Corporate Layoff and Hiring Announcements
Market Sensitivity: Low
What Is It: Counts the number of planned job cuts and hirings announced by public companies.
Release Time: 7:30 a.m. (ET); published the first week after the end of the reference motnh.
Source: Challenger,Gray& Christmas, Inc.
Revisions: No revisions are made to previously released data.
Job cuts announced by US-based employers increased 17.5 percent to 35,038 in November of 2017 from 29,831 in October, the most in seven months.
Health care/products cut the most jobs (7,011), followed by services (3,920); consumer products (3,053); computer (2,694); industrial goods (2,623); food (2,210); financial (2,179) and retail (2,065).
Year-on-year, job cuts went up 30 percent. So far this year, 386,347 job cuts have been announced, 22 percent fewer than the 493,288 cuts announced through November 2016.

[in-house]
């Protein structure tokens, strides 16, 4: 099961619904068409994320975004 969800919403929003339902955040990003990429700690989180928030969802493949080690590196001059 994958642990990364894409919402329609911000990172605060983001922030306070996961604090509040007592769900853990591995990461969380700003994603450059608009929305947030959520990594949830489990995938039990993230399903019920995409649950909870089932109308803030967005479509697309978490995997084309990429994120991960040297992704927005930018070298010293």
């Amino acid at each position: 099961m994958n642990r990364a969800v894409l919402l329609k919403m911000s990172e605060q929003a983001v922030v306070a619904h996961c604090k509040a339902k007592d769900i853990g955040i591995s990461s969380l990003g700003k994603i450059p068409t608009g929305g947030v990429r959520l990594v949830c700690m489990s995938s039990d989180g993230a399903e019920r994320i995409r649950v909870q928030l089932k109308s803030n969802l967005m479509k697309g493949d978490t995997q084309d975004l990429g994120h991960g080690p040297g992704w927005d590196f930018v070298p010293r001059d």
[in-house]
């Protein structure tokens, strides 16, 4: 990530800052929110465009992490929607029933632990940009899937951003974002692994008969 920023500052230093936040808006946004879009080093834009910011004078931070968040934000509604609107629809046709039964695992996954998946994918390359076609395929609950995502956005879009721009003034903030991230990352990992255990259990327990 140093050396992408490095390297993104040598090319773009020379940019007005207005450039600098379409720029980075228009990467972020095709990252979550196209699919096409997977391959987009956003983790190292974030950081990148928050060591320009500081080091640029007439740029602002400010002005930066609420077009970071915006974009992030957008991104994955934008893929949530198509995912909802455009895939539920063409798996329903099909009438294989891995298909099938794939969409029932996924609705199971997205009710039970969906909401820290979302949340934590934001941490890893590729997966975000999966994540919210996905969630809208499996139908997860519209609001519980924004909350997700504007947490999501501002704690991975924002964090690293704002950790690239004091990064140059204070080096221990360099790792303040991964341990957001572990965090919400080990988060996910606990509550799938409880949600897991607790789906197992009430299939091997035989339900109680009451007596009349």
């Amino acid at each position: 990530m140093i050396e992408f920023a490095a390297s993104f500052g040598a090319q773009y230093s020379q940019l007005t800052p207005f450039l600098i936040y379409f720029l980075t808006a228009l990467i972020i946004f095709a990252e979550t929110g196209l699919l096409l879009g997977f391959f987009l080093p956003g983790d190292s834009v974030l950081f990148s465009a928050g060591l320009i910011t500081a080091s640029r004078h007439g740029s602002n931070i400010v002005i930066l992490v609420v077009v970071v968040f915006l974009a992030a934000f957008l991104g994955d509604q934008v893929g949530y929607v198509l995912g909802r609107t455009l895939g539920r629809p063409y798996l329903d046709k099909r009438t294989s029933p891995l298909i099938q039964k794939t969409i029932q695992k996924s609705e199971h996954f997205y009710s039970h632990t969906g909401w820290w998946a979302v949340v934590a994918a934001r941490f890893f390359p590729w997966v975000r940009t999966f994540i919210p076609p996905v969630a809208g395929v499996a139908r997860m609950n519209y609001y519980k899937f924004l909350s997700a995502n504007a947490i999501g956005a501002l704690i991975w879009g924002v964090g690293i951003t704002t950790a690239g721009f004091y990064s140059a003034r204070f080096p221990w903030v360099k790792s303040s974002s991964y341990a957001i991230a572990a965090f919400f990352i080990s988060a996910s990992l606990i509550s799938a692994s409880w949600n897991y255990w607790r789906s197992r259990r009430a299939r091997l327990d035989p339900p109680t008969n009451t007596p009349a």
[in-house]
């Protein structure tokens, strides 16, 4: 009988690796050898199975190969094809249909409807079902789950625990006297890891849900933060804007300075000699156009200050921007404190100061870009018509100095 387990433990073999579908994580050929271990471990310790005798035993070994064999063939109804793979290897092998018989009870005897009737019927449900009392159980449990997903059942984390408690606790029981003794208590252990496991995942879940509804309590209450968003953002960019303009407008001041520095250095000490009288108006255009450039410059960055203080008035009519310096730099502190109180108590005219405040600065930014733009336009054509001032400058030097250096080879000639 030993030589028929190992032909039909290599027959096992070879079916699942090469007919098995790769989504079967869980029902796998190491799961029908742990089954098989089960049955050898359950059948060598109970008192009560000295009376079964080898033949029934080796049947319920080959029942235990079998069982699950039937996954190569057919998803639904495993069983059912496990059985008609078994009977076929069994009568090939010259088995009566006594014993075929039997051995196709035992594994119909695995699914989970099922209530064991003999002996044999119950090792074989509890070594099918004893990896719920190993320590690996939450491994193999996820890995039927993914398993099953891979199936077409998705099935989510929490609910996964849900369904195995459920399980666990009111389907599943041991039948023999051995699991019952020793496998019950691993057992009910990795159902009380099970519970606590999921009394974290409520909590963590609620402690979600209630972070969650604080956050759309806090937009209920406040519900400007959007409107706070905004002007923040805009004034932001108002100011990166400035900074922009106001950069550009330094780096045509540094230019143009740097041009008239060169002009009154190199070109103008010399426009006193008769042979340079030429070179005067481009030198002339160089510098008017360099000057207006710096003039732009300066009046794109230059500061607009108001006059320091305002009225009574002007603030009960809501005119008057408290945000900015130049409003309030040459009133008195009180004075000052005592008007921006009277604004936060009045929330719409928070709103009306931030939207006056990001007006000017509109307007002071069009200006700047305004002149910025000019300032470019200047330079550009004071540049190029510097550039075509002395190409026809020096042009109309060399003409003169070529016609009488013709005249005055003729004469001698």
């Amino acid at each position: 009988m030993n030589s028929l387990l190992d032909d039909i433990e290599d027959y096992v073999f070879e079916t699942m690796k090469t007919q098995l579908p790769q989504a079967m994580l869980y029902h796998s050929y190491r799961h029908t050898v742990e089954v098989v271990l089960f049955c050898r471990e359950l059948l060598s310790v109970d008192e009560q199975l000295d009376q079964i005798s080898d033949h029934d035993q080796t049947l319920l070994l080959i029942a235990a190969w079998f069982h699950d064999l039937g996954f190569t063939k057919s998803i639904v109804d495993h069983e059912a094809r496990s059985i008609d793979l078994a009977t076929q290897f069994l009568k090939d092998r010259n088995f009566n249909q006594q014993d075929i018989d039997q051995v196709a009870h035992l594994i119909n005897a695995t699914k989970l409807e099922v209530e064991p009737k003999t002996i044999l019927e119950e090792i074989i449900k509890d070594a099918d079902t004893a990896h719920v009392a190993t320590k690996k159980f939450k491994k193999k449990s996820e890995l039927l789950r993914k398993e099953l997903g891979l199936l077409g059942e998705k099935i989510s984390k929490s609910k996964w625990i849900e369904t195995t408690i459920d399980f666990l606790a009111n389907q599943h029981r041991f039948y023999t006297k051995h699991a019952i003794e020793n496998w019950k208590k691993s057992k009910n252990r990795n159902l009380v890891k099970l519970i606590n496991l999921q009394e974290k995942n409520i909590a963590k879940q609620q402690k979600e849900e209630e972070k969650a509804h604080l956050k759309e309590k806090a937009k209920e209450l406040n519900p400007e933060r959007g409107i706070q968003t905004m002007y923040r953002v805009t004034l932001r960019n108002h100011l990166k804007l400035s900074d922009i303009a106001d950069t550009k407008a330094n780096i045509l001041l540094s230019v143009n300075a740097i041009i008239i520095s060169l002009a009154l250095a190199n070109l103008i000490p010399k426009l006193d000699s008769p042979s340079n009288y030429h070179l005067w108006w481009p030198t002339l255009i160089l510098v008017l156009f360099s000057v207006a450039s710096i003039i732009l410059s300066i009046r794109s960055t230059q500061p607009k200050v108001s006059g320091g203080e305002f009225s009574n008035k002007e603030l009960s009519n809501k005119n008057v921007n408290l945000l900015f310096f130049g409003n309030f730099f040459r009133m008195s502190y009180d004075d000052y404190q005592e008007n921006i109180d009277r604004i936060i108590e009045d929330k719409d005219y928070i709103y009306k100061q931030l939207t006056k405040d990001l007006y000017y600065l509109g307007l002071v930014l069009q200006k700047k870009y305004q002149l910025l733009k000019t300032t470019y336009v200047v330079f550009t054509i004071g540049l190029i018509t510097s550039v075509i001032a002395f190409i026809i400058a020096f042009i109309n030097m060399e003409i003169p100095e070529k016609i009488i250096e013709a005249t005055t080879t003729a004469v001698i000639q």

It is the lowest year-to-date total since 376,057 cuts were announced through November 1997. Challenger Job Cuts in the United States averaged 65858.41 Persons from 1994 until 2017, reaching an all time high of 248475 Persons in January of 2002 and a record low of 15100 Persons in June of 1997.
Addtionally, according to Challenger tracking,” holiday hiring announcements are slightly behind last year’s totals. Companies have announced 608,129 seasonal hires so far this year, 2 percent fewer than the 620,700 announced last year.”
Nevertheless, total hiring announcements reached 1,092,436, the highest number on record.
On the current Employment conditions, Mr. John Challenger,
“Employers have reported a lack of skilled workers to fill demand in many industries. In this tight labor market, those with the requisite skills and training have a leg up over the competition.”
Morover Mr. Challenger added,
“Opportunities exist for job seekers. It remains to be seen whether the recent tax reform bill will have a significant impact on job growth or announced cuts. It may make it easier for companies to combine, which generally leads to eliminating redundancies.”
– R.W.N II